To open a door for people addicted to heroin, the National Bureau of Controlled Drugs yesterday announced that it was embarking on a buprenorphine maintenance program which will treat heroin addicts as patients, not criminals.
"Buprenorphine represents a major step forward in the treatment of heroin addiction," the bureau's director-general Li Jih-heng (
The program will wean addicts off heroin with buprenorphine, a less addictive opiate. As of next year, patients who qualify for the program will receive counseling and psychological therapy in addition to being weaned off heroin with buprenorphine.
"We offer buprenorphine, you [people with heroin addiction] come in to kick the habit," Lee said.
The program "allows society to view drug addiction as a chronic, relapsing and treatable disease. It allows physicians to treat people who have the disease in the same way that people are treated for other chronic illnesses, such as diabetes or high blood pressure," Lee said.
According to Article 21 of the Statute for Narcotics Hazard Control (毒品危害防治條例), people who consume heroin will not be prosecuted if they opt to enter rehabilitation centers or hospitals authorized by the Department of Health. Under the law, which was passed in 1998, drug users in Taiwan are treated as "patient-criminals."
"The concept of a `patient-criminal' is a compromise between the Singapore-style, iron-fisted judicial clampdown on drug addicts and the European, progressive gesture toward a decriminalization of drug use," Lee said.
Referring to the US' experience with buprenorphine treatment, health officials said that patients stabilized on adequate, sustained dosages of buprenorphine can function normally.
"They will be able to hold jobs and avoid the crime and violence of the street culture," Lee said.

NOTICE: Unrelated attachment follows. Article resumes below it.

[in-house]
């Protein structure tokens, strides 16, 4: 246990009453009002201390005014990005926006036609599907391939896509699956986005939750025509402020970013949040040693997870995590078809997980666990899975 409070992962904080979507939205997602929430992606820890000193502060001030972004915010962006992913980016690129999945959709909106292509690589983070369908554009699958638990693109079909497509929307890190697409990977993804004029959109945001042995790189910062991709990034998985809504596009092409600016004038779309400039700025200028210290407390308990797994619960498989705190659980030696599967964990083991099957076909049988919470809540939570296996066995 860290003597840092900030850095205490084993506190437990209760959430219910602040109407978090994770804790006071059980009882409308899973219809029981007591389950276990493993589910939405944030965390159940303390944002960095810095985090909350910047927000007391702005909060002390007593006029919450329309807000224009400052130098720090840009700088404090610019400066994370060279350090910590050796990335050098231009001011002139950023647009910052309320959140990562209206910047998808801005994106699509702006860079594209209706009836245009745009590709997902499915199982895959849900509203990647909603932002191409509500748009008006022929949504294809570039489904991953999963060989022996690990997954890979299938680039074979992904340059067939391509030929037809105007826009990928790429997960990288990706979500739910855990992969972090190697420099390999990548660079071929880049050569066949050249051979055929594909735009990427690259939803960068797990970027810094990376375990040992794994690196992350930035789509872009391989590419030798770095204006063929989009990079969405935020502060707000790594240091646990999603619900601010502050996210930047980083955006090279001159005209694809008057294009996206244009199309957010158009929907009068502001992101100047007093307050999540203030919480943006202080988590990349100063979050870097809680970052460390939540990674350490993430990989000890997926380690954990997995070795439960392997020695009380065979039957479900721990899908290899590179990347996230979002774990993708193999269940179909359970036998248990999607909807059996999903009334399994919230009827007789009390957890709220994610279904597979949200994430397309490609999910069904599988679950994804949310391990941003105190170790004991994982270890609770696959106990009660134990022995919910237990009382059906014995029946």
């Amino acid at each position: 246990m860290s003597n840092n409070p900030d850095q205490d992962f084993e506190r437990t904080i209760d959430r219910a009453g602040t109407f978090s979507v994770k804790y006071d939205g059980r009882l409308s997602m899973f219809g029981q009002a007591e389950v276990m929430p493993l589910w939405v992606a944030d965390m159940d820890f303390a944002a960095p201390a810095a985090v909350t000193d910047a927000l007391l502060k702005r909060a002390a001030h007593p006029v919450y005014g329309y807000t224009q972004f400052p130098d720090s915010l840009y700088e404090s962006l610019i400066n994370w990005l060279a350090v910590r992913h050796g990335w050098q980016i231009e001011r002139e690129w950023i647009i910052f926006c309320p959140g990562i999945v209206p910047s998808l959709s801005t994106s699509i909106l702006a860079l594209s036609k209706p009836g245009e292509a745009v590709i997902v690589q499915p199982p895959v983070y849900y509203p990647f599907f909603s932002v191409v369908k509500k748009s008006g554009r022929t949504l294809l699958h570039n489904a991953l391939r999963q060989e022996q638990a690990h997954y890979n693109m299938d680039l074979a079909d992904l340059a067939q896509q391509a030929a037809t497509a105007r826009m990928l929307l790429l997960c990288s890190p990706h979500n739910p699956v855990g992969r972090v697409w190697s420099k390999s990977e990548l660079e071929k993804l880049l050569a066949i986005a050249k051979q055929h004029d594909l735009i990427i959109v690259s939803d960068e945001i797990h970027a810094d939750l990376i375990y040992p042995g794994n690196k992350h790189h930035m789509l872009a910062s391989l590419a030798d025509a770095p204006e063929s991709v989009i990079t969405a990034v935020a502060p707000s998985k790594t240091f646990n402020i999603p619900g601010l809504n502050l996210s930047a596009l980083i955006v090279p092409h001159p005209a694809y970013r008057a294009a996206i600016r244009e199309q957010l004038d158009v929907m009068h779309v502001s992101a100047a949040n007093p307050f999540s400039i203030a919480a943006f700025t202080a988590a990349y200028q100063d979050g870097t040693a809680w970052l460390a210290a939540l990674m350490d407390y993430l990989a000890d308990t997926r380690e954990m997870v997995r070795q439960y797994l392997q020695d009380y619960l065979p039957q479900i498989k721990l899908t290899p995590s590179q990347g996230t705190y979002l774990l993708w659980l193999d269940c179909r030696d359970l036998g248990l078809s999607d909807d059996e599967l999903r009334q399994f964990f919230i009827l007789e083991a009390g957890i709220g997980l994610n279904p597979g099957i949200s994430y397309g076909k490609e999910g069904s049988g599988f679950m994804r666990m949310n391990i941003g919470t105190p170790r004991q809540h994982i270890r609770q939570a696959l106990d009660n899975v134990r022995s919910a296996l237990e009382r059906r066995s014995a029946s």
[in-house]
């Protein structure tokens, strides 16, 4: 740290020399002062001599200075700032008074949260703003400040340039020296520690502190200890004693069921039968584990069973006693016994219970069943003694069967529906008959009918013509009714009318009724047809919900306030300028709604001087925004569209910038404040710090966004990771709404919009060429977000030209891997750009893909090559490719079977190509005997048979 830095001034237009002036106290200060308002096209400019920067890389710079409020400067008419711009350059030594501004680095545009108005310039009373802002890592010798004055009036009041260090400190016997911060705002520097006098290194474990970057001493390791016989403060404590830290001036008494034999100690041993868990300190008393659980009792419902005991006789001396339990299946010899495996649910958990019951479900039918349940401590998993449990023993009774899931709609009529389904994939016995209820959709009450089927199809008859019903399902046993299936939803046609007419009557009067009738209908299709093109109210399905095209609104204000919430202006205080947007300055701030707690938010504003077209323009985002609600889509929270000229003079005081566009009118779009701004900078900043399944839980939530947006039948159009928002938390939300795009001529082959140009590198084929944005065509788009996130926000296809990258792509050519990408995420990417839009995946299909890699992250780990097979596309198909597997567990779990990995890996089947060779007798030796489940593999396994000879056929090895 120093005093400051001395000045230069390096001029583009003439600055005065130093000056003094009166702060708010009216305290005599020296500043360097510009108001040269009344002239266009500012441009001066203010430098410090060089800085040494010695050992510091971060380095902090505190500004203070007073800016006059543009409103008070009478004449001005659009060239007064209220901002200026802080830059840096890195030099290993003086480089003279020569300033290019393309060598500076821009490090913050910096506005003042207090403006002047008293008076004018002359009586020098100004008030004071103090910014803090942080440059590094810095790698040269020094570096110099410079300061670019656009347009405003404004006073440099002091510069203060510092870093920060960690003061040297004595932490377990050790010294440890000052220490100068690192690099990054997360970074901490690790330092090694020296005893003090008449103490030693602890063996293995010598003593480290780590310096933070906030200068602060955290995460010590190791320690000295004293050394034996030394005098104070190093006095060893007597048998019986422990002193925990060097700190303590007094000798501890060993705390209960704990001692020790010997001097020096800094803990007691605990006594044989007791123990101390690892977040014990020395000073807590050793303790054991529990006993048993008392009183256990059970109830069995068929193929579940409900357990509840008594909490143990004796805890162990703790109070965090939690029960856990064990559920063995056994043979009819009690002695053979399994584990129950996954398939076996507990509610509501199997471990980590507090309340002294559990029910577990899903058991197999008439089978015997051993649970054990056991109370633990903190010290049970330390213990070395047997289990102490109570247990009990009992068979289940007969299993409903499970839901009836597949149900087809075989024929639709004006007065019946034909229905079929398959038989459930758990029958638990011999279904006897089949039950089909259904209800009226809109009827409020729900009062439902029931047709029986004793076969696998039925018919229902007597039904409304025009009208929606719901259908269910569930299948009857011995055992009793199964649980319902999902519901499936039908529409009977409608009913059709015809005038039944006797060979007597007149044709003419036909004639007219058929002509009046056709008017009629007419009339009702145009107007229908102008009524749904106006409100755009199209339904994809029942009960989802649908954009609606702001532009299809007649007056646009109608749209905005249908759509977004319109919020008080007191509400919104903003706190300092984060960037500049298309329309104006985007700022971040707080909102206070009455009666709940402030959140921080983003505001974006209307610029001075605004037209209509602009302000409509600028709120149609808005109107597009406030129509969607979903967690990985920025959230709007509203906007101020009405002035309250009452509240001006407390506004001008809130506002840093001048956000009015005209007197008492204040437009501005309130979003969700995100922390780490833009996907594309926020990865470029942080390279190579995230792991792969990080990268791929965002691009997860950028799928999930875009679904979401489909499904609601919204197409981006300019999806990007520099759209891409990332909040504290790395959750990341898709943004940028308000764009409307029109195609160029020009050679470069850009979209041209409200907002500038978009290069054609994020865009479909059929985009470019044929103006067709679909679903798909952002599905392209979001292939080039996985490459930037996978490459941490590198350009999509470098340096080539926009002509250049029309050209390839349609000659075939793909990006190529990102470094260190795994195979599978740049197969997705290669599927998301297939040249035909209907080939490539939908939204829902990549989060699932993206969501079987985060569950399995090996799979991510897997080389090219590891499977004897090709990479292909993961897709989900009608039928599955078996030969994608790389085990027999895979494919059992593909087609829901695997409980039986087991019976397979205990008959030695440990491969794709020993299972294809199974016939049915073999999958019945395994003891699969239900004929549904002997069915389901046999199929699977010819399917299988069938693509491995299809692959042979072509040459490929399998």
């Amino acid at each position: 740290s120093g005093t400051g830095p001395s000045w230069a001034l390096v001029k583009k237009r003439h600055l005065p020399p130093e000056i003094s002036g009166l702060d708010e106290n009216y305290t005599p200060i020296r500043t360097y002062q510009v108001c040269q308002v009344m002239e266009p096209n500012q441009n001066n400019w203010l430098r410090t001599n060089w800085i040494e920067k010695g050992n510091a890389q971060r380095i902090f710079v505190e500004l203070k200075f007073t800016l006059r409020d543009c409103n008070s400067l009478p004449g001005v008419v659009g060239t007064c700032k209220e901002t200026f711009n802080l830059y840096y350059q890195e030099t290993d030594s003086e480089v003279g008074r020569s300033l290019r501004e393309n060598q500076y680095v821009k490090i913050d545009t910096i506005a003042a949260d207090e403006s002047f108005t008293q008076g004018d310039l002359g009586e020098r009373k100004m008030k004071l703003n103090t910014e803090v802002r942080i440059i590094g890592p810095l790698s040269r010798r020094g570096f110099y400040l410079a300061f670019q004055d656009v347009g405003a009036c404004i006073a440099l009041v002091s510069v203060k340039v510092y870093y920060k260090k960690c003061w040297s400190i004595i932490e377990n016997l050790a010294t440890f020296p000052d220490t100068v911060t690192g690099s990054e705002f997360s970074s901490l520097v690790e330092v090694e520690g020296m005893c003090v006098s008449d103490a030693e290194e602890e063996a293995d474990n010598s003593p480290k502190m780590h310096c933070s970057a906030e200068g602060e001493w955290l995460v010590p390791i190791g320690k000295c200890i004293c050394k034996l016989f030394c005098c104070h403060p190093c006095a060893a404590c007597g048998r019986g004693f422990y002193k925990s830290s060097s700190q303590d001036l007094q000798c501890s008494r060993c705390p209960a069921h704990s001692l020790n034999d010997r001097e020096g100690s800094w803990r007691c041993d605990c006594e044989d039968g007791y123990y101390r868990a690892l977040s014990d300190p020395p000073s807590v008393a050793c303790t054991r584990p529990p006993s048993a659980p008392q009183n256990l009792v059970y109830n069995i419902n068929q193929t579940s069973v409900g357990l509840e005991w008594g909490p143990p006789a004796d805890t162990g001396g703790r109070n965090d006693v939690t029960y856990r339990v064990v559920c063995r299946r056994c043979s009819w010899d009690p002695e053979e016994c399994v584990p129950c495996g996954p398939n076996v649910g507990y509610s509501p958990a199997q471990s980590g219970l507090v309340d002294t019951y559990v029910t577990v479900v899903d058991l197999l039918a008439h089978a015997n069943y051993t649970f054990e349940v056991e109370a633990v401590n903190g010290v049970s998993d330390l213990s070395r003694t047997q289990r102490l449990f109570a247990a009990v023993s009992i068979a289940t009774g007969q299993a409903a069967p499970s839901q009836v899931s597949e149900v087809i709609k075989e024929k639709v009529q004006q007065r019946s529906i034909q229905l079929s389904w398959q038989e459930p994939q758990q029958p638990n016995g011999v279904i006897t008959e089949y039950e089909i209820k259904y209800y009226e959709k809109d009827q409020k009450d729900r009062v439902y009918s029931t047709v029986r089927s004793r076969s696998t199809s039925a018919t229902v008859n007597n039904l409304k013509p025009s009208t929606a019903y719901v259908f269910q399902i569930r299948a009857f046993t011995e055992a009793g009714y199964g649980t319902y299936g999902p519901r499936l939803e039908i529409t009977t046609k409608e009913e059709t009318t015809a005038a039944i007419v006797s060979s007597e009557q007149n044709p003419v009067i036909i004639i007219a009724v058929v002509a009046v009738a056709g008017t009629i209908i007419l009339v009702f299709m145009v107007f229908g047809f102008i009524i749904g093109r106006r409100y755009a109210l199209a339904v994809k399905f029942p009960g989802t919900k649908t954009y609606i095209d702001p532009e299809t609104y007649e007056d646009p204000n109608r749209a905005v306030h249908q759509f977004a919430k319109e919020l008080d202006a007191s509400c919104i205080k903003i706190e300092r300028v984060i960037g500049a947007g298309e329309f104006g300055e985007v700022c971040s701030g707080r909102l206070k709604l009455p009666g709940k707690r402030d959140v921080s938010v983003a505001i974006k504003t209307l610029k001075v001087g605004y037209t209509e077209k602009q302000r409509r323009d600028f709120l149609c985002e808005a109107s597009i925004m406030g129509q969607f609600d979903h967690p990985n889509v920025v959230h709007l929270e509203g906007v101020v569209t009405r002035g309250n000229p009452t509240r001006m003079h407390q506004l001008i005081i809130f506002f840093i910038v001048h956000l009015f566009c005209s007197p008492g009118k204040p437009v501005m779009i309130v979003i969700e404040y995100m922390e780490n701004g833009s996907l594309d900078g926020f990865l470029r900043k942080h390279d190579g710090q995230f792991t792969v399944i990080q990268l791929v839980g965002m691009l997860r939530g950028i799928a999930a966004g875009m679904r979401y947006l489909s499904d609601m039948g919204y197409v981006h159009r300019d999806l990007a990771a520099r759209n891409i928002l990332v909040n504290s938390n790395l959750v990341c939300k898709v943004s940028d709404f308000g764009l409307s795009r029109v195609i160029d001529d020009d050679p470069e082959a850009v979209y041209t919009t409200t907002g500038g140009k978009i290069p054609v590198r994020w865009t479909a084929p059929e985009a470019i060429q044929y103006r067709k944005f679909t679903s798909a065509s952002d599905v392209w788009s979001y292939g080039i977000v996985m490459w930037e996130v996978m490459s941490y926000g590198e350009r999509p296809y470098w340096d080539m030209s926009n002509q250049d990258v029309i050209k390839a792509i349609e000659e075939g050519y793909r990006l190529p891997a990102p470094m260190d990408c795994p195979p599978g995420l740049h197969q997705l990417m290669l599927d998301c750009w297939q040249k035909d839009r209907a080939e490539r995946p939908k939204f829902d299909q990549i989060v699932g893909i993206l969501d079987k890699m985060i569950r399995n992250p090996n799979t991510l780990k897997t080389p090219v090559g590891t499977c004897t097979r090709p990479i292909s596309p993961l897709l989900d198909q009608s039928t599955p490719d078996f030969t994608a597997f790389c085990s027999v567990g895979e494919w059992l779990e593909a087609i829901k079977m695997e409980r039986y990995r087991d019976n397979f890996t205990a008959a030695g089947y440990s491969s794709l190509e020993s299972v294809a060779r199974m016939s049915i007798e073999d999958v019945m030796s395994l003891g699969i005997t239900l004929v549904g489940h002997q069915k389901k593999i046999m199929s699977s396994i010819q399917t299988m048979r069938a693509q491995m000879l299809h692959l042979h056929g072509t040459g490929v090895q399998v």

The program itself is a primary harm-reduction service, according to health officials. Apart from reintegrating former heroin addicts into society, the program is also geared toward curbing the spread of HIV/AIDS. Over the past two years, the spread of HIV has quickened among drug users. While 66 people were reportedly infected with HIV due to sharing needles last year, the figure soared to 248 by October, according to statistics from the Center for Disease Control.
The Department of Health is set to recruit hospitals and rehabilitation centers to study the program's viability and to evaluate the cost-effectiveness of buprenorphine.
Lee quoted a US government survey that said it costs from US$2,000 to US$4,000 per person for an annual methadone maintenance treatment.
"The price will be high," Lee said, "but the social cost for not implementing it will be higher."
Buprenorphine, like methadone, can prevent heroin withdrawal symptoms and help reduce cravings in people dependent on heroin. Due to its milder toxicity, buprenorphine is 10 times more expensive than methadone in the pharmaceutical market. The US Food and Drug Administration approved buprenorphine in 2002.